cars on the highway. A life
was calling to be lived, but how
and why I had still to learn.
It took awhile to trust myself, to write poetry, but I don't see how it could come anywhere else but yourself. I started composing what I hoped were poems when I was about fourteen. And it became something I did, something that defined my days, and something that made the days significant, if in fact I did write something I liked. Of course most days I don't. I mean, I write a lot, and a lot winds up in the in the wastebasket. But the idea of permission from other people if you need permission, you're kind of in trouble.
Writing poetry required daily decisions. This is what I'm going to do; and again, and again, and again, and again; decisions. No. No I'm not going to do that. I'm not going to do that job because it takes too much out of me. For example, when I was young I got a job in advertising, and I lasted less than a week. Because I realized what I was being asked to do was to lie. And, I thought, if I betray language, language will betray me. And I quit, and I got a job in Wyandot, Michigan working at a chemical plant, at great height. And I didn't keep that one too long because I realized I wasn't good at great height. I needed solid
People talk about all these awards I got. They come with money, and I say to myself how come I don't have much money? What did I spend it on? And of course I know what I spent it on. I spent it on not working, buying time. This is a poem that tries to be both lovely and menacing.
Detroit Grease Shop Poem
Four bright steel crosses,
universal joints, plucked
out of the burlap sack --
"the heart of the drive train,"
the book says. Stars
on Lemon's wooden palm,
stars that must be capped,
rolled, and anointed,
that have their orders
and their commands as he
Under the blue
hesitant light another day
in the city of dreams.
We're all here to count
and be counted, Lemon,
Rosie, Eugene, Luis,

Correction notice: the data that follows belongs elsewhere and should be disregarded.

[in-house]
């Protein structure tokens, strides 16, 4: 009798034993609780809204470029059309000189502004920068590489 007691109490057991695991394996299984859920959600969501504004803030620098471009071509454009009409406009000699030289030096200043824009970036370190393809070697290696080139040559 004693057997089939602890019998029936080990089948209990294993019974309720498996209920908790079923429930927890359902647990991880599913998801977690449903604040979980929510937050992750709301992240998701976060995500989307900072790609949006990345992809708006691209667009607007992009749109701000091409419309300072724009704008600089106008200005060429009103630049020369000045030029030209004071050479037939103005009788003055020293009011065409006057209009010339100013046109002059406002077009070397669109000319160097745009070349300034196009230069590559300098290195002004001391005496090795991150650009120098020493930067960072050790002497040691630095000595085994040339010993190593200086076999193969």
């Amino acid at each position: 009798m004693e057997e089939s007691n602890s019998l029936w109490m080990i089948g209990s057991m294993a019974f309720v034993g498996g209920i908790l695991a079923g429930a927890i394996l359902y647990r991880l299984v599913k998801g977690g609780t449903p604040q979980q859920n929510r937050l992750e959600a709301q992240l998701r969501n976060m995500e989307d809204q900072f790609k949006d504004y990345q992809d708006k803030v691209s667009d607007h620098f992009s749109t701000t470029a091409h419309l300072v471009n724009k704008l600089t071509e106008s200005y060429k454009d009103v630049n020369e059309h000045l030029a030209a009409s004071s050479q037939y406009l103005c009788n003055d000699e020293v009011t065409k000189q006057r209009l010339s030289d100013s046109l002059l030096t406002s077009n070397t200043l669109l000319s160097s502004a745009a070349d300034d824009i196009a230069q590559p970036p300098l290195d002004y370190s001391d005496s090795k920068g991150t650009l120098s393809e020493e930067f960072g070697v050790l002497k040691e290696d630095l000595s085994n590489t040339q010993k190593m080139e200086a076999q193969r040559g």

and me, too young to know
this is for keeps, pinning
on my apron, rolling up
The roof leaks
from yesterday's rain,
the waters gather above us
waiting for one mistake.
When a drop falls on Lemon's
corded arm, he looks at it
as though it were something
rare or mysterious
like a drop of water or
a single lucid meteor
fallen slowly from
nowhere and burning on
his skin like a tear.
You know, reading this just now, I realized that something got into this poem that I might not have intended, but really does speak for my attitudes, that he looks at it as though it were something rare or mysterious a drop of water. And in truth that's what I feel it is; that there is the mystery in our lives that is constantly. If we are truly awake, we will discover it's there. But how often are we truly awake?
My mom loved literature. I mean, I was very fortunate in having her as my mother for a number of reasons. One, there were books in the house. My father died when I was very young. He was an avid reader. My mother never finished high school. She came to the United States from Russia when she was about eight. She spoke English perfectly. She went to American schools. She never finished high school, and I discovered this rather late in her life. I don't even remember how I discovered it; that she had left school to marry my father. And I mentioned it to her, and she was quite offended; as though I had judged her. But you know, it's like when people who don't go to college think that something miraculous will happen in college and improve your character, and your luck, and what have you. But anybody who goes to college knows its four years of learning and fooling around. You go there partly to have a hell of a good time, and if you're really serious, to learn. But people who are autodidacts often know much more than the people who went to college or high school. My mother knew a lot of literature. This is true. And she you know when I taught, I discovered that some of my students, who were very gifted, were getting a hard time from their parents. They wanted to be poets. And we have an expression in Yiddish, "Darf men gain en kollej?" "For this you went to college? So you could starve?" My grandfather said that to me. But my mom thought, that is a hell of a valuable enterprise.
Robert Service she loved. The Hound of Heaven, and stuff like that, by Francis Thompson. She thought it was the greatest thing ever written. And she would read these things to me and my twin brother.